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Home » Upbeat Manado » Lenso Dance: The attractive Handkerchief Dance of Minahasa

Lenso Dance: The attractive Handkerchief Dance of Minahasa

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Just as any other ethnic group in Indonesia, the Minahasa region of North Sulawesi are a people blessed with abundant unique traditional cultural features. Aside from the Maengket Dance there is also another that is equally fascinating: The Lenso Dance. Sharing similar characteristics with the Minahasa, the dance is also found in Ambon and other parts of Maluku Province.


The world Lenso in Minahasa , as in most of East Indonesia means handkerchief which is its main focus, so  simply translated it means the Handkerchief Dance. This is a social dance, recognized as a means for young men and women to meet and express themselves. Usually the dance takes place during folk celebrations and festivities such as wedding balls, cloves harvests, New Year celebrations, and many others where young people gather.


There are no strict rules on the number of performers, however there are usually 6 to 10 female dancers. Dancers wear distinct colorful costumes of the Minahasa region which is a long dress with long sleeves top. To add to the girls’ beauty, the hair of the dancers is shaped into a beautiful bun with red and white roses accessories added. The overall appearance of the dancers with the addition of the handkerchief radiates the gracefulness of the Lenso Dance.


Its choreography is simple and graceful, making it special since it can be performed by anyone. Accompanying the dance is distinct Minahasan music which consists of tambur minahasa (percussion), suling (bamboo flute), kolintang (a traditional Minahasa wooden key-board), tetengkoren, and momongan. The ensemble plays dynamic music which accompanies the steps in the choreography.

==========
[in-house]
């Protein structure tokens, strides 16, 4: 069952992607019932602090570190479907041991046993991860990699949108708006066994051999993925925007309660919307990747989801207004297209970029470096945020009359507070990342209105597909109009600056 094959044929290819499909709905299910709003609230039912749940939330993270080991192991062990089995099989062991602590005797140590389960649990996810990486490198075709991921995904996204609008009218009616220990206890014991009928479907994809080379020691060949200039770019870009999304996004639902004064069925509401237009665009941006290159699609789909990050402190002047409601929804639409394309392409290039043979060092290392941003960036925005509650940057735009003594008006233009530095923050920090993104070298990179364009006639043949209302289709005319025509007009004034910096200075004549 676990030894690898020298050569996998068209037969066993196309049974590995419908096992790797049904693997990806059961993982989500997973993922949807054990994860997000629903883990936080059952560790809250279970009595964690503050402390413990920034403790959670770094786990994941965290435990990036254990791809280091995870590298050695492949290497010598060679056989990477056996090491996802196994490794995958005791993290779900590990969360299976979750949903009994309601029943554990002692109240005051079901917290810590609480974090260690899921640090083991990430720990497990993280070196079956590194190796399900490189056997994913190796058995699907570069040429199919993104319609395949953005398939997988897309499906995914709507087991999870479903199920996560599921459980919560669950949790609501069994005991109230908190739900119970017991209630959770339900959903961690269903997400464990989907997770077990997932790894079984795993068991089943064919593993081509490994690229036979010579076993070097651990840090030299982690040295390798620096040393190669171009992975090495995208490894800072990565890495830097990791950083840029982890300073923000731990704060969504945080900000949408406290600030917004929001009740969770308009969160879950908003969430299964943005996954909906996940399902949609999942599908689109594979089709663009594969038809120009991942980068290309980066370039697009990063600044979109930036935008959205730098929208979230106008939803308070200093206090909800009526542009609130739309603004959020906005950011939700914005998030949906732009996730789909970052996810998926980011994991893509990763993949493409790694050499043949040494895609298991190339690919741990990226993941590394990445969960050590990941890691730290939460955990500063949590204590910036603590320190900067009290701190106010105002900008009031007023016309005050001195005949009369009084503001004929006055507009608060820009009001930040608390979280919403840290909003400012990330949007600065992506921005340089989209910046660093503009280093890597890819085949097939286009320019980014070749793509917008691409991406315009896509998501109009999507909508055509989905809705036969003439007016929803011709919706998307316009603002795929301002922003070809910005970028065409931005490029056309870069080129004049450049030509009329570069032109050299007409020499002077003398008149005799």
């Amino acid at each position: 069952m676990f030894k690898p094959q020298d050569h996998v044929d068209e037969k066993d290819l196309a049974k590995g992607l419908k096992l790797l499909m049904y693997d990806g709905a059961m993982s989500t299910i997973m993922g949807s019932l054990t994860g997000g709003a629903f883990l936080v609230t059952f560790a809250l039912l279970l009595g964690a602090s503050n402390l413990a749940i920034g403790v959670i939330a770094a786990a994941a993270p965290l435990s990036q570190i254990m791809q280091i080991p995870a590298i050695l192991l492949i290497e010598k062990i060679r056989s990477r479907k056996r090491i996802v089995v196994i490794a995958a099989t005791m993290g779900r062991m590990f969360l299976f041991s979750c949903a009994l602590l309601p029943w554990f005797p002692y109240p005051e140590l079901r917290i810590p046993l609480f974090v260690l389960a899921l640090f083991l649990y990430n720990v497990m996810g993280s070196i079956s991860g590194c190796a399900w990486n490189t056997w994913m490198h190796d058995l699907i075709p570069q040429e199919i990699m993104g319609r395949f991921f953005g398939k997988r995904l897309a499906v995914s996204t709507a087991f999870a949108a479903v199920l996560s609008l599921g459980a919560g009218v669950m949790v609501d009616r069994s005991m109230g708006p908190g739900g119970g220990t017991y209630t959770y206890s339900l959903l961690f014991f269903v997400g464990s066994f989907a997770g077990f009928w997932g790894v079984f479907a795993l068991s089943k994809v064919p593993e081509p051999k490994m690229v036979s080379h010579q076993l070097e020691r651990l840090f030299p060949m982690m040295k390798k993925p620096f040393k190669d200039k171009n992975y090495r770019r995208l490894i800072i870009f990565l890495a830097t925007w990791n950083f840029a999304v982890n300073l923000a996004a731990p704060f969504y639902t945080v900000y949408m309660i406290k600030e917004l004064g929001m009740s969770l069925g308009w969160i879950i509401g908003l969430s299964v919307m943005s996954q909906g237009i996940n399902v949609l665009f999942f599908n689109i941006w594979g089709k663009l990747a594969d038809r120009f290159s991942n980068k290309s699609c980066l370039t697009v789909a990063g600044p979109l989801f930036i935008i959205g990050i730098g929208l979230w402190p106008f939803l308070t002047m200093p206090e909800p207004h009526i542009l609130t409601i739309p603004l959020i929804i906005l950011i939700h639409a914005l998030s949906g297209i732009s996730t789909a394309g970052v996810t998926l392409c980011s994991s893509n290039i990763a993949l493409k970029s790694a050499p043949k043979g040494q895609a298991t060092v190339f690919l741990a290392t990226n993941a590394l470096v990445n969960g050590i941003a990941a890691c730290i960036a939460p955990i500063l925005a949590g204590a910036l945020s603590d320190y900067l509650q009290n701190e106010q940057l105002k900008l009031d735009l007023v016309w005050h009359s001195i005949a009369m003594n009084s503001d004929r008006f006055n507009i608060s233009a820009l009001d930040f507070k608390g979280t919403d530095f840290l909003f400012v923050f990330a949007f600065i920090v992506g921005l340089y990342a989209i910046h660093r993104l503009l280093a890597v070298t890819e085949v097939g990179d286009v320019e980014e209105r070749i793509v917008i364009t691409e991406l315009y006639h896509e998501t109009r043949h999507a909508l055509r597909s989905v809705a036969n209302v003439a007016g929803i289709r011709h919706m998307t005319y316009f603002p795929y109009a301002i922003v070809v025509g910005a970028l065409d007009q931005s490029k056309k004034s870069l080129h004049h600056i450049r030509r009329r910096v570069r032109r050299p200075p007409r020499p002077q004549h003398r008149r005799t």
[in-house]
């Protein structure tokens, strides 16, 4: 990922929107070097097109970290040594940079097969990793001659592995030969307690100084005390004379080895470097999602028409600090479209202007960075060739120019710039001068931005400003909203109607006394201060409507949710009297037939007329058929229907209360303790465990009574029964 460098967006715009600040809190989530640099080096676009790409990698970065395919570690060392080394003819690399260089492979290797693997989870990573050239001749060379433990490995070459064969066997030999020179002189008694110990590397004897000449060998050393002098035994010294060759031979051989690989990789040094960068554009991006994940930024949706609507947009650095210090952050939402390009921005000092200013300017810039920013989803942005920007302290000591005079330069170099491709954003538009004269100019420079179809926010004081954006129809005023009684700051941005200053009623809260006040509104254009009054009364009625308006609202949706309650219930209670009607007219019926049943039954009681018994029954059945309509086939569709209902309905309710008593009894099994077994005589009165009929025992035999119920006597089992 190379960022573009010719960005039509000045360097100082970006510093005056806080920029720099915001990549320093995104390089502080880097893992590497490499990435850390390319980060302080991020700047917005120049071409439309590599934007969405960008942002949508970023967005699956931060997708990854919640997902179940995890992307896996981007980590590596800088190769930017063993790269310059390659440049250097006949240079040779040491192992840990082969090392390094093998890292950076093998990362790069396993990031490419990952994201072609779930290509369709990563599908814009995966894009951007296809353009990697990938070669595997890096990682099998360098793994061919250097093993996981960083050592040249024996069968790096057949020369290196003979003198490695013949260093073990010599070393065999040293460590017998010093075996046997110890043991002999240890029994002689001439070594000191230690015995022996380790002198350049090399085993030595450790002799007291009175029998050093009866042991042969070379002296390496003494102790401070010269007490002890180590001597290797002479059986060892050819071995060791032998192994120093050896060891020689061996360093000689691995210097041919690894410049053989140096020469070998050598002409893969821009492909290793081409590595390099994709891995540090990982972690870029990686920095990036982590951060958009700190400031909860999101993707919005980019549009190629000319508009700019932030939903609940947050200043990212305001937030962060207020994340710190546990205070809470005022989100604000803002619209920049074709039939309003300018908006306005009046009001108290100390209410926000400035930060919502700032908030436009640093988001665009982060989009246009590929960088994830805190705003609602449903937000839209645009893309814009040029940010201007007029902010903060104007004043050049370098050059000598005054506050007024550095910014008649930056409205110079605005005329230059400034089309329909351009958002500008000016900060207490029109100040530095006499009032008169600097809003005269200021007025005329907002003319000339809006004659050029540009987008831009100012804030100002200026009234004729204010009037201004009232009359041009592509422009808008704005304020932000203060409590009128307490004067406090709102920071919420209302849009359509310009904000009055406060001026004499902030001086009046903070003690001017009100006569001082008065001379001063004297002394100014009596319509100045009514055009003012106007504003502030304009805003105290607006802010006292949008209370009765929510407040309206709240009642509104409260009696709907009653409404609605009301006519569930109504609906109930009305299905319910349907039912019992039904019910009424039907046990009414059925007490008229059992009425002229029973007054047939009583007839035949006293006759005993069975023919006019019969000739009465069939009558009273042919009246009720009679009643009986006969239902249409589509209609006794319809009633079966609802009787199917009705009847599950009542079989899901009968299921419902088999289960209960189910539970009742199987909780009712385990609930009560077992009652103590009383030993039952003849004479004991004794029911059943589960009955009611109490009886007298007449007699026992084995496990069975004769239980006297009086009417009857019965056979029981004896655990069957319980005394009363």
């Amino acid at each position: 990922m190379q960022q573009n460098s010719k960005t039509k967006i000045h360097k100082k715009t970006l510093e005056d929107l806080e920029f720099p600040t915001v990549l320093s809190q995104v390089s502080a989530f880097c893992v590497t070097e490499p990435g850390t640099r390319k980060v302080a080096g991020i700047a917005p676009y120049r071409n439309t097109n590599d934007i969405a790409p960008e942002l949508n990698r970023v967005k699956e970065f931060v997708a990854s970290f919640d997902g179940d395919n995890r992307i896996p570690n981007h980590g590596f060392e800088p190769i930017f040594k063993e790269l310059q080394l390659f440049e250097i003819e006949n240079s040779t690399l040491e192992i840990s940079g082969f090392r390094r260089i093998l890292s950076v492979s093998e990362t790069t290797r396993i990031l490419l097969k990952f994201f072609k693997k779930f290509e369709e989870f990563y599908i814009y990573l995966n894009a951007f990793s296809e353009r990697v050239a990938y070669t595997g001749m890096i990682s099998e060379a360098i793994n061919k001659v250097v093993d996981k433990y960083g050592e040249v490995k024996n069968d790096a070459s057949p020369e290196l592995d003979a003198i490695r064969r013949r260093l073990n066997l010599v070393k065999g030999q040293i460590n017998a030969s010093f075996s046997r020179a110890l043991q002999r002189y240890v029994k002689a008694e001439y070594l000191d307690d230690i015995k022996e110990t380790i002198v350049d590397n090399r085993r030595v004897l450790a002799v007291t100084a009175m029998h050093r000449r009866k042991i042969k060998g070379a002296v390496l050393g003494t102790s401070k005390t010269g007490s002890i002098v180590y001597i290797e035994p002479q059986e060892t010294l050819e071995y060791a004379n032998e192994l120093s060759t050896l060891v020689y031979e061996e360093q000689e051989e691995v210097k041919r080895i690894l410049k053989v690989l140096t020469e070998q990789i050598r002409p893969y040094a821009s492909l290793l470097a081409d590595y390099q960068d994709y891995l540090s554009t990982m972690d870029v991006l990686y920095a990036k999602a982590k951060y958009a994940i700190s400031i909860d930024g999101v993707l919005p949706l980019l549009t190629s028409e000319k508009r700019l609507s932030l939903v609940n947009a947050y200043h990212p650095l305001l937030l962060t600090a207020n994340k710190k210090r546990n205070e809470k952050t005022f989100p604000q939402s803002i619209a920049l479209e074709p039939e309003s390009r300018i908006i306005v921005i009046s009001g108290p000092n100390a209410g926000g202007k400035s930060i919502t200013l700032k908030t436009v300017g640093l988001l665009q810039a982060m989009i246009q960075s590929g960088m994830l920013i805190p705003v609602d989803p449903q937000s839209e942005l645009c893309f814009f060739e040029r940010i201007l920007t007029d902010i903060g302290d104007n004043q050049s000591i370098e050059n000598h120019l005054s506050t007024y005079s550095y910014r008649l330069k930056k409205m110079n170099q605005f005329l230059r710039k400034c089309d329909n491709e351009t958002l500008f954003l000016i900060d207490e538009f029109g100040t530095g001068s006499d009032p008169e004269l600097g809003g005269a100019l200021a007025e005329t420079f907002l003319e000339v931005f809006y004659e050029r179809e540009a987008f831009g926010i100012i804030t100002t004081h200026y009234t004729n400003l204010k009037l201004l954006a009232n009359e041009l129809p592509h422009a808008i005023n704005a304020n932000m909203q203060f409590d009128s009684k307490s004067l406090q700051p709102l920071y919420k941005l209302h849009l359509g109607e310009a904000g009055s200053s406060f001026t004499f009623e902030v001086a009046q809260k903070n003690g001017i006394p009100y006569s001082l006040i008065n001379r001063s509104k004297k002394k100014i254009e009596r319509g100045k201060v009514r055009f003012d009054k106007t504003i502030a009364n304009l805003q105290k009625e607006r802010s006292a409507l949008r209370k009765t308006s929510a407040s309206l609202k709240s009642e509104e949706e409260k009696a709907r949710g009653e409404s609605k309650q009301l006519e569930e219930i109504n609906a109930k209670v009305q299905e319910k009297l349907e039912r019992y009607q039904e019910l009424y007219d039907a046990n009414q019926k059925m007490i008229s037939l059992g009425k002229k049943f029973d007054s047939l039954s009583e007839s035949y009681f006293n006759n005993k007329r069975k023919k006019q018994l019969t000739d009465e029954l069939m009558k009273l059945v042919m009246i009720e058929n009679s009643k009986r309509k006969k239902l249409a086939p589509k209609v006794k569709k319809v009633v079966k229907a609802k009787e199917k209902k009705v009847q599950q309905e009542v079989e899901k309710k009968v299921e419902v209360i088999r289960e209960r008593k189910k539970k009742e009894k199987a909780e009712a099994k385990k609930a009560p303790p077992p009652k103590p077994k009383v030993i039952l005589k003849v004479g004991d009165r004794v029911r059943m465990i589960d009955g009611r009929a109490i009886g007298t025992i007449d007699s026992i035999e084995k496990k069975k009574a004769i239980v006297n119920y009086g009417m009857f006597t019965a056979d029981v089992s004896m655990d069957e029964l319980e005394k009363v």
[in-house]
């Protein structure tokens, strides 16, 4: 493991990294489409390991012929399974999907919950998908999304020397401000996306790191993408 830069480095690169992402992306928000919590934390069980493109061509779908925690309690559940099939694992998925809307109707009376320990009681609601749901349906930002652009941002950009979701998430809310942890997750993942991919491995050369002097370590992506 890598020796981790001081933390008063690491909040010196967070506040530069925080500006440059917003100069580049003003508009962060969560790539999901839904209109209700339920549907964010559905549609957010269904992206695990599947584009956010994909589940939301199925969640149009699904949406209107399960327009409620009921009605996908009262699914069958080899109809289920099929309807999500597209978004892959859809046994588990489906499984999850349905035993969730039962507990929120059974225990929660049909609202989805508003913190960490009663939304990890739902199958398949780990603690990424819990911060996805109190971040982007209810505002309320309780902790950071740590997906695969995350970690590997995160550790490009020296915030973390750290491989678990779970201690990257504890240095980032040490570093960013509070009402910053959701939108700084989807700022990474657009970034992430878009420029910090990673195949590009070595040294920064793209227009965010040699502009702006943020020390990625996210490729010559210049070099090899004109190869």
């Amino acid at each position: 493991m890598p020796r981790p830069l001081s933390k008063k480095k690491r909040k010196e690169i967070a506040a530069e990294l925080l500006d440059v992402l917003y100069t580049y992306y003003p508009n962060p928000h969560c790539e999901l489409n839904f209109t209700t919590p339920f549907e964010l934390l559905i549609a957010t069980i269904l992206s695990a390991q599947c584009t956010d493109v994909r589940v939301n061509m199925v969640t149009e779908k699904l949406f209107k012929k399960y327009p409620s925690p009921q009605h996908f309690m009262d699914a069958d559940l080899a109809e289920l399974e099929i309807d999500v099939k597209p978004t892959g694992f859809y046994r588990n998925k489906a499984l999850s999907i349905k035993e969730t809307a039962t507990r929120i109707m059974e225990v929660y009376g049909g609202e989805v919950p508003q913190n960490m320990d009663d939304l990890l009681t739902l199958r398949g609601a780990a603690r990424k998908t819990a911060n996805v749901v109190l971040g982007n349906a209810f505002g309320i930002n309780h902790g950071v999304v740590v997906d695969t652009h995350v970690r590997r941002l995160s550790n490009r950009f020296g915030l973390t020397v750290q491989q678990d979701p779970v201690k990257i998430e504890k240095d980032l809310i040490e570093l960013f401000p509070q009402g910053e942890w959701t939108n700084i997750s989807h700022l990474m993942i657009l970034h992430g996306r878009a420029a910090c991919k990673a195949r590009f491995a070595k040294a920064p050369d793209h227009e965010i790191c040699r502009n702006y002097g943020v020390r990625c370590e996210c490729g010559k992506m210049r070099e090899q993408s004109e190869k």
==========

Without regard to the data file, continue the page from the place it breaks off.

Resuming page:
The girls hold handkerchiefs in each hand. The colors of the handkerchiefs are red and white, symbolizing love and affection. With the dance, the handkerchiefs sway with the movement of the dancers. They gracefully move their body standing stepping from left to right and then slightly lowering to a kneeling position while their hands sway from left to right.


As the dance progresses, one by one young men join the dancers in the performance. When a dancer gives the handkerchief to one of the boys, this indicates that his love for her is accepted. On the contrary, if the dancer refuses to give away the handkerchief this means that she rejects him. This part of the dance is what makes it special, since it acts as an occasion for young people to express their affection through dance with the intention to find their perfect love.

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Lenso Dance: The attractive Handkerchief Dance of Minahasa

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